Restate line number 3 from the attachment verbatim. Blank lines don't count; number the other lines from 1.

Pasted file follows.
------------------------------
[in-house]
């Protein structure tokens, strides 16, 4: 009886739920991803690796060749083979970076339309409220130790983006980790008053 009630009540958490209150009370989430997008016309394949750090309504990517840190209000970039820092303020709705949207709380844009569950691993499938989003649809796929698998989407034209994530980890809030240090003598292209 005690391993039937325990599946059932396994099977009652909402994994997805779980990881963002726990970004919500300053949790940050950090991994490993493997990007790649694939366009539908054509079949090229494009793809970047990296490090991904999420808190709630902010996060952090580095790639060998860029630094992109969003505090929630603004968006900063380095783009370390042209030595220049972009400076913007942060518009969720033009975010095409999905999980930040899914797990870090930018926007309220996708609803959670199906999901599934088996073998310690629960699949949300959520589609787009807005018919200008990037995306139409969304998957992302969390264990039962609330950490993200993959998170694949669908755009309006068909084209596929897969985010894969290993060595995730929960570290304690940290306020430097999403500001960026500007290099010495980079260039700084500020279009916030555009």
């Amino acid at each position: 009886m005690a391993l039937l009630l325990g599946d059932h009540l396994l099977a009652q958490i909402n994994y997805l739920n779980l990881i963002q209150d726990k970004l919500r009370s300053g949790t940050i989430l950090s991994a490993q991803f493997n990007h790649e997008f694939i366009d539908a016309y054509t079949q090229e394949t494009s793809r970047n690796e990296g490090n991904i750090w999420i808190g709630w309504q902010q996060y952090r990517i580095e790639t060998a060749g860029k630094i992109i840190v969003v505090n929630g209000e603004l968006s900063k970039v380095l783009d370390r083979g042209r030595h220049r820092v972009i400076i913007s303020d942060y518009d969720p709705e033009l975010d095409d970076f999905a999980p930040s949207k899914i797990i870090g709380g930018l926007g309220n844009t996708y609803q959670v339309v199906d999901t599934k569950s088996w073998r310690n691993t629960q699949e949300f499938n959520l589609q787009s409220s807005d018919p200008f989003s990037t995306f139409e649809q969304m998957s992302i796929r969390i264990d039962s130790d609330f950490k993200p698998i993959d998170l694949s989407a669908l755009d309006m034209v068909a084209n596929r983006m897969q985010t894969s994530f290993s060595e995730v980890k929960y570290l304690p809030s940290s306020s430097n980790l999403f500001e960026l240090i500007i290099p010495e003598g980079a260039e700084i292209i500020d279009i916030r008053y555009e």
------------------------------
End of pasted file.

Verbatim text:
């Amino acid at each position: 009886m005690a391993l039937l009630l325990g599946d059932h009540l396994l099977a009652q958490i909402n994994y997805l739920n779980l990881i963002q209150d726990k970004l919500r009370s300053g949790t940050i989430l950090s991994a490993q991803f493997n990007h790649e997008f694939i366009d539908a016309y054509t079949q090229e394949t494009s793809r970047n690796e990296g490090n991904i750090w999420i808190g709630w309504q902010q996060y952090r990517i580095e790639t060998a060749g860029k630094i992109i840190v969003v505090n929630g209000e603004l968006s900063k970039v380095l783009d370390r083979g042209r030595h220049r820092v972009i400076i913007s303020d942060y518009d969720p709705e033009l975010d095409d970076f999905a999980p930040s949207k899914i797990i870090g709380g930018l926007g309220n844009t996708y609803q959670v339309v199906d999901t599934k569950s088996w073998r310690n691993t629960q699949e949300f499938n959520l589609q787009s409220s807005d018919p200008f989003s990037t995306f139409e649809q969304m998957s992302i796929r969390i264990d039962s130790d609330f950490k993200p698998i993959d998170l694949s989407a669908l755009d309006m034209v068909a084209n596929r983006m897969q985010t894969s994530f290993s060595e995730v980890k929960y570290l304690p809030s940290s306020s430097n980790l999403f500001e960026l240090i500007i290099p010495e003598g980079a260039e700084i292209i500020d279009i916030r008053y555009e």